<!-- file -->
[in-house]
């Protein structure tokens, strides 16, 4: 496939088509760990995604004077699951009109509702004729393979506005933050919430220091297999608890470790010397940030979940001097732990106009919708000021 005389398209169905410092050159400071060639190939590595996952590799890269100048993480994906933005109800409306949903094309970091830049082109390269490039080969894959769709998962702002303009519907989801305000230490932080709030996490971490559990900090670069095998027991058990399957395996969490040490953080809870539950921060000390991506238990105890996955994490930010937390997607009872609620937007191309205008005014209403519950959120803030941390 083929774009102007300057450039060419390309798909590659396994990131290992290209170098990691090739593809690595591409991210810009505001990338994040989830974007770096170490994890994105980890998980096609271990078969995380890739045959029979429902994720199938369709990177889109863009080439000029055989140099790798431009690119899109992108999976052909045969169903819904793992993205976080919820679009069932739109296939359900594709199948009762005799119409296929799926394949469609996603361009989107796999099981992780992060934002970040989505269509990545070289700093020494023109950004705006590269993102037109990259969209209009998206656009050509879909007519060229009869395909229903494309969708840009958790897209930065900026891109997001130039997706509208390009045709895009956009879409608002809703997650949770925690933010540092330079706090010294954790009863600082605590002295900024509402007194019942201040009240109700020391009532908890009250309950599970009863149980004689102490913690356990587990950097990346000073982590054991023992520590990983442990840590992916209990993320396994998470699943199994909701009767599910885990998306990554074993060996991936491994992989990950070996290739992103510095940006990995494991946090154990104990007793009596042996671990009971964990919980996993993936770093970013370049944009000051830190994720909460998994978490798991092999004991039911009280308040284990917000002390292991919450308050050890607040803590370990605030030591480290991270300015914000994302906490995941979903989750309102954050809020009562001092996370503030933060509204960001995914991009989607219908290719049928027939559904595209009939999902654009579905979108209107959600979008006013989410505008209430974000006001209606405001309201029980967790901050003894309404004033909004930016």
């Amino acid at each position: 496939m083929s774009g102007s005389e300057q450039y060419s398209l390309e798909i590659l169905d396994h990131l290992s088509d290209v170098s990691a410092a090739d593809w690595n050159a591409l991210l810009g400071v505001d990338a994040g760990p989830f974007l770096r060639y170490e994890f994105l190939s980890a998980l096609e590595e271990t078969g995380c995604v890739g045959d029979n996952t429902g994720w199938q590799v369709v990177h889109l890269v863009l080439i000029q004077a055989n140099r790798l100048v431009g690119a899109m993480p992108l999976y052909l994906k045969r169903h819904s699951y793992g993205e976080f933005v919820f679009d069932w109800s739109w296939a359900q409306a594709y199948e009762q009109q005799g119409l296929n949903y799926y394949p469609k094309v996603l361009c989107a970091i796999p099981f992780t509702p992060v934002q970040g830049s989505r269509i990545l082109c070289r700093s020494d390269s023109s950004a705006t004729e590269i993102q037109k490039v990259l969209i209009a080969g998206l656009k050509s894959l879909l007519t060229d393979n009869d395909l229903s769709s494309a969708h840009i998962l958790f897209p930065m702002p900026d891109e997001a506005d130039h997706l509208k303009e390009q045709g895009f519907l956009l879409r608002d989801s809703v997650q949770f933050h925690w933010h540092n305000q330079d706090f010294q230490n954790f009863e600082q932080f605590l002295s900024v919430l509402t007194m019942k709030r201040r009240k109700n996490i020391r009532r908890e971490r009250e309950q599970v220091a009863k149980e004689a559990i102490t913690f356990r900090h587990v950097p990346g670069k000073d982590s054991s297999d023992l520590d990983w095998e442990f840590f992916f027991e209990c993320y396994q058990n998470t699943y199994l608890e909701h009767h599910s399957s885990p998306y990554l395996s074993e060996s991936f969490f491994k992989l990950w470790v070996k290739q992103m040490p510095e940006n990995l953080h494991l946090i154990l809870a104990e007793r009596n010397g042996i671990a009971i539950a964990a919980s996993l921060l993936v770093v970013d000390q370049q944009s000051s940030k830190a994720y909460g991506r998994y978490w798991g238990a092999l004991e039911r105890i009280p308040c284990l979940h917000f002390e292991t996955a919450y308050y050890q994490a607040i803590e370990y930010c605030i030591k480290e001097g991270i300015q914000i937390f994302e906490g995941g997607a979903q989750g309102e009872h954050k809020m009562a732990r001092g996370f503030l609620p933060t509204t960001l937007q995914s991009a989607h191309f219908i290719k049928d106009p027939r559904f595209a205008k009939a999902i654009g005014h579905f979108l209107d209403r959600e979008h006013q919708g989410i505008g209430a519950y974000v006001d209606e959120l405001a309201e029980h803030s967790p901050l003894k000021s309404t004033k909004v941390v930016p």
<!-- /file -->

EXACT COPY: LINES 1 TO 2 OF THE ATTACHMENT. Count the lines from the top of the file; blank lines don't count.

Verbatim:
[in-house]
């Protein structure tokens, strides 16, 4: 496939088509760990995604004077699951009109509702004729393979506005933050919430220091297999608890470790010397940030979940001097732990106009919708000021 005389398209169905410092050159400071060639190939590595996952590799890269100048993480994906933005109800409306949903094309970091830049082109390269490039080969894959769709998962702002303009519907989801305000230490932080709030996490971490559990900090670069095998027991058990399957395996969490040490953080809870539950921060000390991506238990105890996955994490930010937390997607009872609620937007191309205008005014209403519950959120803030941390 083929774009102007300057450039060419390309798909590659396994990131290992290209170098990691090739593809690595591409991210810009505001990338994040989830974007770096170490994890994105980890998980096609271990078969995380890739045959029979429902994720199938369709990177889109863009080439000029055989140099790798431009690119899109992108999976052909045969169903819904793992993205976080919820679009069932739109296939359900594709199948009762005799119409296929799926394949469609996603361009989107796999099981992780992060934002970040989505269509990545070289700093020494023109950004705006590269993102037109990259969209209009998206656009050509879909007519060229009869395909229903494309969708840009958790897209930065900026891109997001130039997706509208390009045709895009956009879409608002809703997650949770925690933010540092330079706090010294954790009863600082605590002295900024509402007194019942201040009240109700020391009532908890009250309950599970009863149980004689102490913690356990587990950097990346000073982590054991023992520590990983442990840590992916209990993320396994998470699943199994909701009767599910885990998306990554074993060996991936491994992989990950070996290739992103510095940006990995494991946090154990104990007793009596042996671990009971964990919980996993993936770093970013370049944009000051830190994720909460998994978490798991092999004991039911009280308040284990917000002390292991919450308050050890607040803590370990605030030591480290991270300015914000994302906490995941979903989750309102954050809020009562001092996370503030933060509204960001995914991009989607219908290719049928027939559904595209009939999902654009579905979108209107959600979008006013989410505008209430974000006001209606405001309201029980967790901050003894309404004033909004930016």